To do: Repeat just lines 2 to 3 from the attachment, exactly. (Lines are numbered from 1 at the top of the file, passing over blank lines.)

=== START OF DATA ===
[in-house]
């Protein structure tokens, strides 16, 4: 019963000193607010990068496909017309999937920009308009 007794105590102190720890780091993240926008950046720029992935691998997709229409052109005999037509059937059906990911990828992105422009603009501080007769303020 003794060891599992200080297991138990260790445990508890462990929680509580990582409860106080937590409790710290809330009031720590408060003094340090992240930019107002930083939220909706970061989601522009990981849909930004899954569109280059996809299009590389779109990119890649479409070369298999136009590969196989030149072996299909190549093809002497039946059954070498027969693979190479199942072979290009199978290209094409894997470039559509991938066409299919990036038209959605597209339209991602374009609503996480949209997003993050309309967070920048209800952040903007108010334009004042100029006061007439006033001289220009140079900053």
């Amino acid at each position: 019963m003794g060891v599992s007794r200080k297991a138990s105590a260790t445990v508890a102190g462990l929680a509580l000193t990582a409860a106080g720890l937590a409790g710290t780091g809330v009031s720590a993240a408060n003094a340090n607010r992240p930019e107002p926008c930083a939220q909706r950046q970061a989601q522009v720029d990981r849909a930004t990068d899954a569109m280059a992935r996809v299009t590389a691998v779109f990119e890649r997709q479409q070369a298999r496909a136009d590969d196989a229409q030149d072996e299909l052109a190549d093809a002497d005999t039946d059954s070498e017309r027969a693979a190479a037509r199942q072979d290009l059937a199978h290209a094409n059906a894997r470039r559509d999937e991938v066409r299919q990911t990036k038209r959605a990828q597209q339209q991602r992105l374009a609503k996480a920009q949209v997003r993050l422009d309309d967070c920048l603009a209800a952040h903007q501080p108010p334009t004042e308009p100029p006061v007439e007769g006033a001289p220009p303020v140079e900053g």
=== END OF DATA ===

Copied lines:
């Protein structure tokens, strides 16, 4: 019963000193607010990068496909017309999937920009308009 007794105590102190720890780091993240926008950046720029992935691998997709229409052109005999037509059937059906990911990828992105422009603009501080007769303020 003794060891599992200080297991138990260790445990508890462990929680509580990582409860106080937590409790710290809330009031720590408060003094340090992240930019107002930083939220909706970061989601522009990981849909930004899954569109280059996809299009590389779109990119890649479409070369298999136009590969196989030149072996299909190549093809002497039946059954070498027969693979190479199942072979290009199978290209094409894997470039559509991938066409299919990036038209959605597209339209991602374009609503996480949209997003993050309309967070920048209800952040903007108010334009004042100029006061007439006033001289220009140079900053």
């Amino acid at each position: 019963m003794g060891v599992s007794r200080k297991a138990s105590a260790t445990v508890a102190g462990l929680a509580l000193t990582a409860a106080g720890l937590a409790g710290t780091g809330v009031s720590a993240a408060n003094a340090n607010r992240p930019e107002p926008c930083a939220q909706r950046q970061a989601q522009v720029d990981r849909a930004t990068d899954a569109m280059a992935r996809v299009t590389a691998v779109f990119e890649r997709q479409q070369a298999r496909a136009d590969d196989a229409q030149d072996e299909l052109a190549d093809a002497d005999t039946d059954s070498e017309r027969a693979a190479a037509r199942q072979d290009l059937a199978h290209a094409n059906a894997r470039r559509d999937e991938v066409r299919q990911t990036k038209r959605a990828q597209q339209q991602r992105l374009a609503k996480a920009q949209v997003r993050l422009d309309d967070c920048l603009a209800a952040h903007q501080p108010p334009t004042e308009p100029p006061v007439e007769g006033a001289p220009p303020v140079e900053g």